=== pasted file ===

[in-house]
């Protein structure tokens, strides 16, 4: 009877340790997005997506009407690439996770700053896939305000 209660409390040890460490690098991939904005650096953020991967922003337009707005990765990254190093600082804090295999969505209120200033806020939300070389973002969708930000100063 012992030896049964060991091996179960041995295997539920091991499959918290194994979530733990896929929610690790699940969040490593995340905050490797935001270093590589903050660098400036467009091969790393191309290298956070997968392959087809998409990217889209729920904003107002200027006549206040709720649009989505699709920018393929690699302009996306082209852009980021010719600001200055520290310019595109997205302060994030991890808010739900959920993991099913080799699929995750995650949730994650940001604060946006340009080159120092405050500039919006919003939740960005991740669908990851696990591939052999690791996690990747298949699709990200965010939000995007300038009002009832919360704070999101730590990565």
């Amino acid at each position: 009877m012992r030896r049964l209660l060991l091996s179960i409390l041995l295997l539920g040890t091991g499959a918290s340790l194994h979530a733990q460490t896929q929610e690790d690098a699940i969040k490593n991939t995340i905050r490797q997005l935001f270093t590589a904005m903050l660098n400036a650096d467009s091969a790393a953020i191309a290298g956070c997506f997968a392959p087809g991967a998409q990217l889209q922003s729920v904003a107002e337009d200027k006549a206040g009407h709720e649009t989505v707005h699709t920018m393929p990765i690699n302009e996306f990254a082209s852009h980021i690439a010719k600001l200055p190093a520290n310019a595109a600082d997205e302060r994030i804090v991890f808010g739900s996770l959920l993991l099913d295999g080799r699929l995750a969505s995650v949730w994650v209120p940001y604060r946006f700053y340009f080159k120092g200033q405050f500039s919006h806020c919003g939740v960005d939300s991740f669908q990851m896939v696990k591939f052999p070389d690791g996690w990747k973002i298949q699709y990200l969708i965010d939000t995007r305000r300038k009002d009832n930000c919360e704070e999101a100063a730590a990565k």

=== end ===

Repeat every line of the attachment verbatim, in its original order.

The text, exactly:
[in-house]
């Protein structure tokens, strides 16, 4: 009877340790997005997506009407690439996770700053896939305000 209660409390040890460490690098991939904005650096953020991967922003337009707005990765990254190093600082804090295999969505209120200033806020939300070389973002969708930000100063 012992030896049964060991091996179960041995295997539920091991499959918290194994979530733990896929929610690790699940969040490593995340905050490797935001270093590589903050660098400036467009091969790393191309290298956070997968392959087809998409990217889209729920904003107002200027006549206040709720649009989505699709920018393929690699302009996306082209852009980021010719600001200055520290310019595109997205302060994030991890808010739900959920993991099913080799699929995750995650949730994650940001604060946006340009080159120092405050500039919006919003939740960005991740669908990851696990591939052999690791996690990747298949699709990200965010939000995007300038009002009832919360704070999101730590990565």
């Amino acid at each position: 009877m012992r030896r049964l209660l060991l091996s179960i409390l041995l295997l539920g040890t091991g499959a918290s340790l194994h979530a733990q460490t896929q929610e690790d690098a699940i969040k490593n991939t995340i905050r490797q997005l935001f270093t590589a904005m903050l660098n400036a650096d467009s091969a790393a953020i191309a290298g956070c997506f997968a392959p087809g991967a998409q990217l889209q922003s729920v904003a107002e337009d200027k006549a206040g009407h709720e649009t989505v707005h699709t920018m393929p990765i690699n302009e996306f990254a082209s852009h980021i690439a010719k600001l200055p190093a520290n310019a595109a600082d997205e302060r994030i804090v991890f808010g739900s996770l959920l993991l099913d295999g080799r699929l995750a969505s995650v949730w994650v209120p940001y604060r946006f700053y340009f080159k120092g200033q405050f500039s919006h806020c919003g939740v960005d939300s991740f669908q990851m896939v696990k591939f052999p070389d690791g996690w990747k973002i298949q699709y990200l969708i965010d939000t995007r305000r300038k009002d009832n930000c919360e704070e999101a100063a730590a990565k």